But as Sigurd’s story progresses, and the book moves between the past and the present, darker elements begin to appear. Gunnar’s reclusiveness hides his own secrets, and the unresolved stories of his past. As other characters are introduced and their lives interweave, it becomes clear that at the heart of this small village there are things untold, things left out of the stories, purposely re-imagined. Both individual and collective histories – and memories – cannot be trusted.

The book was reminiscent of Kazuo Ishiguro’s The Buried Giant, in both theme and mood. Both books deal with the unreliability of memory; both are largely melancholy books. And perhaps there is allegory in them both, too. Storytellers is a book to be read when there is time for contemplation, maybe of an evening with a glass of wine. It isn’t always the easiest read, but it’s not a book I’m going to forget easily, either.

Jati’s Wager, by Jonathan Nevair: A Review

I’m pleased to be participating in the Storytellers on Tour blog tour (Aug 29th – Sept 4th) for Jonathan Nevair’s second novel in his Wind Tide series, Jati’s Wager.

A space opera heist brimming with action, twists, and turns that doubles as a story of personal growth, mentorship, and sacrifice.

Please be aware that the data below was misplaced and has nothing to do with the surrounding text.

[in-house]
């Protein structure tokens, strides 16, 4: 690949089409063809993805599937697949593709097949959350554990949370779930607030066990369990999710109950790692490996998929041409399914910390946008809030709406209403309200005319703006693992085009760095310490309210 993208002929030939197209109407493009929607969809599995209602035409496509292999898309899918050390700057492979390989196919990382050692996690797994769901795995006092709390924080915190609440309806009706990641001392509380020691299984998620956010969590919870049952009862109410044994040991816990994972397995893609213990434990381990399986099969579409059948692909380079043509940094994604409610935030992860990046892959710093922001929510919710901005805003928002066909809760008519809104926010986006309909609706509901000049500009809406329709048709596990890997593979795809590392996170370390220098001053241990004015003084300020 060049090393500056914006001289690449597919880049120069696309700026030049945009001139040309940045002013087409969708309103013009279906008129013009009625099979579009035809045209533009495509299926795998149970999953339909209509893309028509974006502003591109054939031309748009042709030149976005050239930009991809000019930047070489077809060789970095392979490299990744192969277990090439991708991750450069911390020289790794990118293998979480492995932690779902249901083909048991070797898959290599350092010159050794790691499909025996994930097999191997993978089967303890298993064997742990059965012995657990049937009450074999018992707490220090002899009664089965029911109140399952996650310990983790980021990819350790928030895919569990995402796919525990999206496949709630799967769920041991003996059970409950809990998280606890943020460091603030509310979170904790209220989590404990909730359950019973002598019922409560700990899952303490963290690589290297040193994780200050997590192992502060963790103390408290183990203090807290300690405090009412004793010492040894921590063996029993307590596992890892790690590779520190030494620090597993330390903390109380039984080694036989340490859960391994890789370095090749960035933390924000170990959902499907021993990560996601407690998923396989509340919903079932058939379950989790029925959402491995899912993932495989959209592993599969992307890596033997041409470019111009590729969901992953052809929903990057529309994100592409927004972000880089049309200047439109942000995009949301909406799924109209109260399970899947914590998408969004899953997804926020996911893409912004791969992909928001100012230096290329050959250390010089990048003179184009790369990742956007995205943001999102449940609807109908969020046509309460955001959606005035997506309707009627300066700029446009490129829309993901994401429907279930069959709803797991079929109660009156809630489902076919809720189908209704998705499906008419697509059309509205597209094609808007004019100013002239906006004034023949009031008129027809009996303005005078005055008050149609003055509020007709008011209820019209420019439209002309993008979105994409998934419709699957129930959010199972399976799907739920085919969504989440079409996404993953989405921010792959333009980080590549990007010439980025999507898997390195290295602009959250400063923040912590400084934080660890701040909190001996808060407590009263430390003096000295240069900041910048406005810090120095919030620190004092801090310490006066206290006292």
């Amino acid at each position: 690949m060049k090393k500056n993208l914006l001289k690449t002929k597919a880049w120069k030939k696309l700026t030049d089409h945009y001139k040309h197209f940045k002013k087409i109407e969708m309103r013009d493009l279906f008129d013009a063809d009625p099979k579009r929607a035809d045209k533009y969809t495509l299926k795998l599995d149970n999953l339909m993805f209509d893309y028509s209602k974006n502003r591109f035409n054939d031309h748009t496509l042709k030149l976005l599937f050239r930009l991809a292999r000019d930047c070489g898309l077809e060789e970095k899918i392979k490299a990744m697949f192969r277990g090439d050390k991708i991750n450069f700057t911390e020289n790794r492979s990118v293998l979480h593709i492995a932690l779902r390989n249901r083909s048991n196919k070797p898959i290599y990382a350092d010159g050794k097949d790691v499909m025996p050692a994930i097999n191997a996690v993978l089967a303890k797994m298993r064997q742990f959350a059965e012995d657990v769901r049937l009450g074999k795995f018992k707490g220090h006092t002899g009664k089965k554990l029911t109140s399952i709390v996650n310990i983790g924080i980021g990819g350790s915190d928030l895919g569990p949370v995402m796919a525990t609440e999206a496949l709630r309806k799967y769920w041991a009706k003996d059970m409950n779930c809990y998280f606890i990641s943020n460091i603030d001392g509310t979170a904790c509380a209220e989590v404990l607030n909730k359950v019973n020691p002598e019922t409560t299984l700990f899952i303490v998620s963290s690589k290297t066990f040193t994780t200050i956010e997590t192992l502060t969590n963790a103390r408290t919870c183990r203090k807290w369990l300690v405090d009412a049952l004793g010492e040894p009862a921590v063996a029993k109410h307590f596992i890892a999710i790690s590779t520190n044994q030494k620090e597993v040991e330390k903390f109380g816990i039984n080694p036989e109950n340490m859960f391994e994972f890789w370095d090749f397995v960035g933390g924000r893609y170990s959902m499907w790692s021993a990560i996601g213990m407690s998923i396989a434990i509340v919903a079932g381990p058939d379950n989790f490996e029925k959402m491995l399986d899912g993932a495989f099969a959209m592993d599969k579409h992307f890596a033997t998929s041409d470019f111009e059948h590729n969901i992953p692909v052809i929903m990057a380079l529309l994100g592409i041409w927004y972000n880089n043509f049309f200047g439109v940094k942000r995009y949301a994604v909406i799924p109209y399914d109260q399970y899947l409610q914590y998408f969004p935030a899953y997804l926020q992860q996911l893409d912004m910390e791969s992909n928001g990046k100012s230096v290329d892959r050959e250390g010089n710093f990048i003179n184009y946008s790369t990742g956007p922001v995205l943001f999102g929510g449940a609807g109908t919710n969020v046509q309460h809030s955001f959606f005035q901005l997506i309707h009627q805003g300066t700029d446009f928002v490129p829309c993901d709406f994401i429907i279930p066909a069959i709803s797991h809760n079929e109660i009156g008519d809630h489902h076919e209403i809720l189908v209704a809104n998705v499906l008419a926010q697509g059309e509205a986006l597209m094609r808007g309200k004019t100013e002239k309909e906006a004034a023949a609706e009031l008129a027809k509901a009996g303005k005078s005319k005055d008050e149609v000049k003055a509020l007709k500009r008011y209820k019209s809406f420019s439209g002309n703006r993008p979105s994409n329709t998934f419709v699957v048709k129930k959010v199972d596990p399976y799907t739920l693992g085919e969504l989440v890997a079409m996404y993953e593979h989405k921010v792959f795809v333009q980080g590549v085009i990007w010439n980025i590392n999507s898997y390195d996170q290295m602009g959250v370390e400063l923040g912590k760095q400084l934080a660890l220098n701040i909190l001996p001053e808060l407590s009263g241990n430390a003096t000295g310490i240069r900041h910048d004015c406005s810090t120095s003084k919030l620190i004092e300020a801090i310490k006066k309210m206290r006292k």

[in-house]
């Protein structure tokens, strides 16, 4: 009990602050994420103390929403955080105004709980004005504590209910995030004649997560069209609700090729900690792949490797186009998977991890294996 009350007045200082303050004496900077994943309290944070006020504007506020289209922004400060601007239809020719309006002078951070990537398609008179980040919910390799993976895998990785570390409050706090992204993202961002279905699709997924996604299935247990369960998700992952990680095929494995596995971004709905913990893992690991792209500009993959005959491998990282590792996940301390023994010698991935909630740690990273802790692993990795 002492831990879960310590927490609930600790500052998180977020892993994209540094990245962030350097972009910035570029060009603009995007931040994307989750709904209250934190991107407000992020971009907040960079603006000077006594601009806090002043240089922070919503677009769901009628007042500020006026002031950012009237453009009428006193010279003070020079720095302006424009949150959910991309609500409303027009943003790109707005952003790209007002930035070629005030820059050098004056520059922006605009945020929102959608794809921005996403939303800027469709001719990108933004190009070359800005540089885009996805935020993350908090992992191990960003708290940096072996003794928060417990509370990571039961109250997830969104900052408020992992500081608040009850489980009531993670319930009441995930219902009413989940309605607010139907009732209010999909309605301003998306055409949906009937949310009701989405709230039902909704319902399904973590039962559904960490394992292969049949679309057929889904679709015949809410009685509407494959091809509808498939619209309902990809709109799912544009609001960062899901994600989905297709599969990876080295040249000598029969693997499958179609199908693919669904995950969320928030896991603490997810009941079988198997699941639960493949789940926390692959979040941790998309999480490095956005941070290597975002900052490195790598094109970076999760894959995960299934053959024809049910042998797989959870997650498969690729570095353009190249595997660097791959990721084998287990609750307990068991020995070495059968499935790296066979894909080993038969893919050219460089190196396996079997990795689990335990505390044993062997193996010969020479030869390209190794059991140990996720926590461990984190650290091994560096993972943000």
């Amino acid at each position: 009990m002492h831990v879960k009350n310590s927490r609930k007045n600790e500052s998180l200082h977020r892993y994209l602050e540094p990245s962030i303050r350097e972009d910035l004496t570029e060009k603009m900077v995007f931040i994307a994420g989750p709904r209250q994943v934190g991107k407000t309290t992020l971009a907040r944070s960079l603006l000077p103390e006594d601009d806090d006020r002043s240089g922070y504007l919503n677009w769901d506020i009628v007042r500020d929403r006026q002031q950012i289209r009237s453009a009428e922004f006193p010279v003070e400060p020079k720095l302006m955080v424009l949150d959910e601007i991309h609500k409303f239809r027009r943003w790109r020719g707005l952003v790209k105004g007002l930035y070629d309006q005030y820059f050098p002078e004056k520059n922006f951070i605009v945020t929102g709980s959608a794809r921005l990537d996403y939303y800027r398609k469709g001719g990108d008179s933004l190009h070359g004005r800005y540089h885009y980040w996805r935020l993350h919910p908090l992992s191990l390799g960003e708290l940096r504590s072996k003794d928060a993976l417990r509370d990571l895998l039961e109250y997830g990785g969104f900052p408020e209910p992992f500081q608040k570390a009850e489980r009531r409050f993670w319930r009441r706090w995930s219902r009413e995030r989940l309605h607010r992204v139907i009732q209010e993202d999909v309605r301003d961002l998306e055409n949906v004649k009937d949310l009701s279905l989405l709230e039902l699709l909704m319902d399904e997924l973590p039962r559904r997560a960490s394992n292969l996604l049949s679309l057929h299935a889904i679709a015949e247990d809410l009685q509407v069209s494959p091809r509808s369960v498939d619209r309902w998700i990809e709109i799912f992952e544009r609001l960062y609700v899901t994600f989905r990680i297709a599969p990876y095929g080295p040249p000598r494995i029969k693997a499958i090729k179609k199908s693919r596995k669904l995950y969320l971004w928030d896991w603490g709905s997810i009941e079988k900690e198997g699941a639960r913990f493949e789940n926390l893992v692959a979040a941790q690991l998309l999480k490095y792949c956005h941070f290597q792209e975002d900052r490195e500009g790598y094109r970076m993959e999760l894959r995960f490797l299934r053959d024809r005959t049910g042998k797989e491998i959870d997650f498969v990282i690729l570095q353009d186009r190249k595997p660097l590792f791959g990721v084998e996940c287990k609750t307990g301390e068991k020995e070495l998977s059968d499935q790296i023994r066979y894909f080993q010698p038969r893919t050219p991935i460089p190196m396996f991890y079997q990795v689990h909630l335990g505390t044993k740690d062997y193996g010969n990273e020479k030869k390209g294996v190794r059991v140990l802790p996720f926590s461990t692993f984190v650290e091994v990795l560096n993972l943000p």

Ailo is a streetwise teen surviving alone on the remote moonbase, Tarkassi 9. She wants nothing more than to flee into the wider world of the Arm. When her chance arrives, she makes it no farther than the first ship out of the system. That’s where Jati, the Patent War veteran and general fighting the Monopolies, gives her a second chance. It’s an unlikely partnership, but Ailo’s rogue status is just what Jati’s People’s Army needs to drive the final spike of victory into a weakening Garissian Council.

A team of experts assembles and hope rests on Ailo’s skill, stealth, and tenacity to pull off the impossible. It’s a wild gambit, and a moral code may need to be bent, or broken, to achieve success. When an internal shadow rises, casting doubt on their plans, Ailo and Jati are forced to weigh the cost of revenge against honor and justice.